I've pubbed often on the feature benefits of Windows Server 2008 R2. But geek talk aside, what are the other benefits that the Windows Server platform provides to businesses? Some think time brings out my Top 5 reasons listed below.

1.     A pervasive and open server platform. Currently, of the Fortune Top 100 Companies in 2009, 98% are using Windows Server products. With a presence like that, companies looking to connect with customers and partners via back-end applications, like e-commerce and supply-chain apps, have a much easier time building such solutions. Such a large presence also necessitates Windows Server be a platform that supports industry standards for software development and hardware manufacture. Microsoft utilizes these characteristics of Windows Server to provide useful tools for building custom applications, including tight interoperablity with Microsoft SQL Server, Internet Information Services and a rich suite of development tools. Again, an easier time for customers looking to customize their IT investments.

2.     Windows Server means mission-critical. According to IDC, Windows Server 2008 is the number 1 server operating system deployed for mission-critical workloads, and to keep that trend going, Windows Server 2008 R2 includes a host of new reliability features that make it a solid platform for your mission-critical applications. R2 supports up to 256 logical processors and 2TB of RAM as well as full support for the latest server CPUs, including the almost-here Intel Nehalem EX. R2 also adds reliability features, including improved multi-site clustering and Live Migration (for moving virtual server between physical hosts with no perceived end-user downtime). That engineering is allowing R2 to set new performance records such as a recent world-record 2,012 tpsE score*, a #1 ranking, on the TPC-E online transaction processing benchmark in conjunction with Unisys hardware.  All this adds up to a server platform that can support powerful and redundant hardware configurations to keep your mission-critical applications running smoothly.

*(Transaction Processing Performance Council (www.tpc.org).  Results as of 2/3/10.  Unisys ES7000 Model 7600R Enterprise Server, 2012 tpsE, 958 $/tpsE, available 5/6/10.)

3.     On a nittier grittier level, Windows Server 2008 R2 is the most power-efficient Windows Server to date, leveraging both new power management capabilities in our operating system as well as support for the latest power efficient CPUs and hardware from our hardware partners. Leveraging capabilities like Power-Process Management, Core Parking, Power Monitoring and Metering helps lower power consumption for your company.

4.     Windows Server 2008 R2 also gives you a complete virtualization platform out of the box. Move to Windows Server 2008 R2 and you'll get the next generation of our Hypervisor, Hyper-V R2, which now includes advanced business continuity scenarios like the above-mentioned Live Migration. The new Hyper-V is also a faster performer than its predecessor with support for the latest CPU technologies as well as new network optimization features. Virtualization isn't just server virtualization either. The new Remote Desktop Services and the Virtual Desktop Infrastructure allow organizations to provide virtualized desktops and applications to end-users with performance and rich-media support that can make them indistinguishable from locally-run applications.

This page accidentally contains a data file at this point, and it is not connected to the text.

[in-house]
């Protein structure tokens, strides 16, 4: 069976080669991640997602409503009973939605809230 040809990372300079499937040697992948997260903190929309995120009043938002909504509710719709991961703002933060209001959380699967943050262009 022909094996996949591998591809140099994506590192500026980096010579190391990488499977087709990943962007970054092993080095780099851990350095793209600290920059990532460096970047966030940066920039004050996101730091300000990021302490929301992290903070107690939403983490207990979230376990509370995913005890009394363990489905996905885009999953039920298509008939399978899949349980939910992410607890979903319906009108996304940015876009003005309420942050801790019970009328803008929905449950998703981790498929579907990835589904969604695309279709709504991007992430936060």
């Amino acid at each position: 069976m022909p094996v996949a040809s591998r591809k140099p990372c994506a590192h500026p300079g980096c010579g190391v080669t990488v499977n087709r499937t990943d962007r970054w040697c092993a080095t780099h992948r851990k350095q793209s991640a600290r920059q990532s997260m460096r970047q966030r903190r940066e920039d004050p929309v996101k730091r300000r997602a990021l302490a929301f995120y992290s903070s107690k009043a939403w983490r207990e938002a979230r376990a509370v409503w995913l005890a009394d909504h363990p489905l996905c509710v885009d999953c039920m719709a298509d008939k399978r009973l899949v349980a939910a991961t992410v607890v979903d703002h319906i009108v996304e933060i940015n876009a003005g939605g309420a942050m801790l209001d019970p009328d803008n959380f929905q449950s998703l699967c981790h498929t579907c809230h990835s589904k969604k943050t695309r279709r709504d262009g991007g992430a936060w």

5.     Easy customized and automated management with PowerShell and System Center. PowerShell 2.0 comes with Windows Server 2008 R2 and is significantly richer and more pervasive than the well-received PowerShell in Windows Server 2008. Over 600 new cmdlets come in the box along with a new development environment for building your own. For enterprises with large data center management needs or small businesses with limited IT support, the System Center product suite offers powerful management tools in a variety of packages.

I'm only scratching the surface of benefits that Windows Server has for your business, but you can view the above as my marquee headliners. In my opinion, another key benefit, though less easily defined and certainly not called out as often, is tomorrow's innovation. With Windows Server playing a key role in both Microsoft's public and private cloud computing scenarios, for example, customers will be in a great position to leverage these new computing benefits as they become available. Keeping yourself future-safe was always a key consideration during my IT pro days.

Again, however, this is just my two cents. For those who want to drill deeper into Windows Server's innards and strategy, the February issue of Windows IT Pro magazine includes a broad set of interviews with Bill Laing (who heads the Windows Server team) and Ward Ralston (group product manager on the Windows Server team) on some of the deep dive details on the product.  The Windows IT Pro Q&A with Michael Otey and Ward can be accessed here, Windows IT Pro subscribers can access all the articles online, or you can find them in the February hard copy issue of the magazine as well.  Additionally, check out the video below of Ward on the evolution of server computing over the years and some of the benefits of virtualization.

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